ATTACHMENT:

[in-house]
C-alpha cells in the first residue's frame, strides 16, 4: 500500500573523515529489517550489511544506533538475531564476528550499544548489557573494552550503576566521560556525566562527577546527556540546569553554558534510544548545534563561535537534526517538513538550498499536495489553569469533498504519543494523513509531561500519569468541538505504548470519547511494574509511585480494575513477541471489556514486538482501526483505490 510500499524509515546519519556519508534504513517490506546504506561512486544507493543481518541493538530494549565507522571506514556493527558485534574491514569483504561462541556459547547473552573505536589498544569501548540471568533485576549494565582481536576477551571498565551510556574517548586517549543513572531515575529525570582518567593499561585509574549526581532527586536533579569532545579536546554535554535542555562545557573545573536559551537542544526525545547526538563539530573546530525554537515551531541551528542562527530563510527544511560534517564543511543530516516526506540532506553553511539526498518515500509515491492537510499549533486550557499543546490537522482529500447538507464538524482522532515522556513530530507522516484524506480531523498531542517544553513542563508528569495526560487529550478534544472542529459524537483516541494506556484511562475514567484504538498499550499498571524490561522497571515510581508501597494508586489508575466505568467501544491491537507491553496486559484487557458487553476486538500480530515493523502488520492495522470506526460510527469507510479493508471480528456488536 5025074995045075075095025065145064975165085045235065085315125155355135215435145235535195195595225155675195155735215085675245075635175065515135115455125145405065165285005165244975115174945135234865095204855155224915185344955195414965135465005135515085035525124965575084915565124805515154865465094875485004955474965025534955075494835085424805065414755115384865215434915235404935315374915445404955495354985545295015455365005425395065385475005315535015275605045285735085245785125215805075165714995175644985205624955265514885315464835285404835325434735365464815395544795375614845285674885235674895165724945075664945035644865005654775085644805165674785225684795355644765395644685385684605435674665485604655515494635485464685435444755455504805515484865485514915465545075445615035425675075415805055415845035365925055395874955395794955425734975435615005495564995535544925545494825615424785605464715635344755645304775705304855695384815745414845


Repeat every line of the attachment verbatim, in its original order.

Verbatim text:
[in-house]
C-alpha cells in the first residue's frame, strides 16, 4: 500500500573523515529489517550489511544506533538475531564476528550499544548489557573494552550503576566521560556525566562527577546527556540546569553554558534510544548545534563561535537534526517538513538550498499536495489553569469533498504519543494523513509531561500519569468541538505504548470519547511494574509511585480494575513477541471489556514486538482501526483505490 510500499524509515546519519556519508534504513517490506546504506561512486544507493543481518541493538530494549565507522571506514556493527558485534574491514569483504561462541556459547547473552573505536589498544569501548540471568533485576549494565582481536576477551571498565551510556574517548586517549543513572531515575529525570582518567593499561585509574549526581532527586536533579569532545579536546554535554535542555562545557573545573536559551537542544526525545547526538563539530573546530525554537515551531541551528542562527530563510527544511560534517564543511543530516516526506540532506553553511539526498518515500509515491492537510499549533486550557499543546490537522482529500447538507464538524482522532515522556513530530507522516484524506480531523498531542517544553513542563508528569495526560487529550478534544472542529459524537483516541494506556484511562475514567484504538498499550499498571524490561522497571515510581508501597494508586489508575466505568467501544491491537507491553496486559484487557458487553476486538500480530515493523502488520492495522470506526460510527469507510479493508471480528456488536 5025074995045075075095025065145064975165085045235065085315125155355135215435145235535195195595225155675195155735215085675245075635175065515135115455125145405065165285005165244975115174945135234865095204855155224915185344955195414965135465005135515085035525124965575084915565124805515154865465094875485004955474965025534955075494835085424805065414755115384865215434915235404935315374915445404955495354985545295015455365005425395065385475005315535015275605045285735085245785125215805075165714995175644985205624955265514885315464835285404835325434735365464815395544795375614845285674885235674895165724945075664945035644865005654775085644805165674785225684795355644765395644685385684605435674665485604655515494635485464685435444755455504805515484865485514915465545075445615035425675075415805055415845035365925055395874955395794955425734975435615005495564995535544925545494825615424785605464715635344755645304775705304855695384815745414845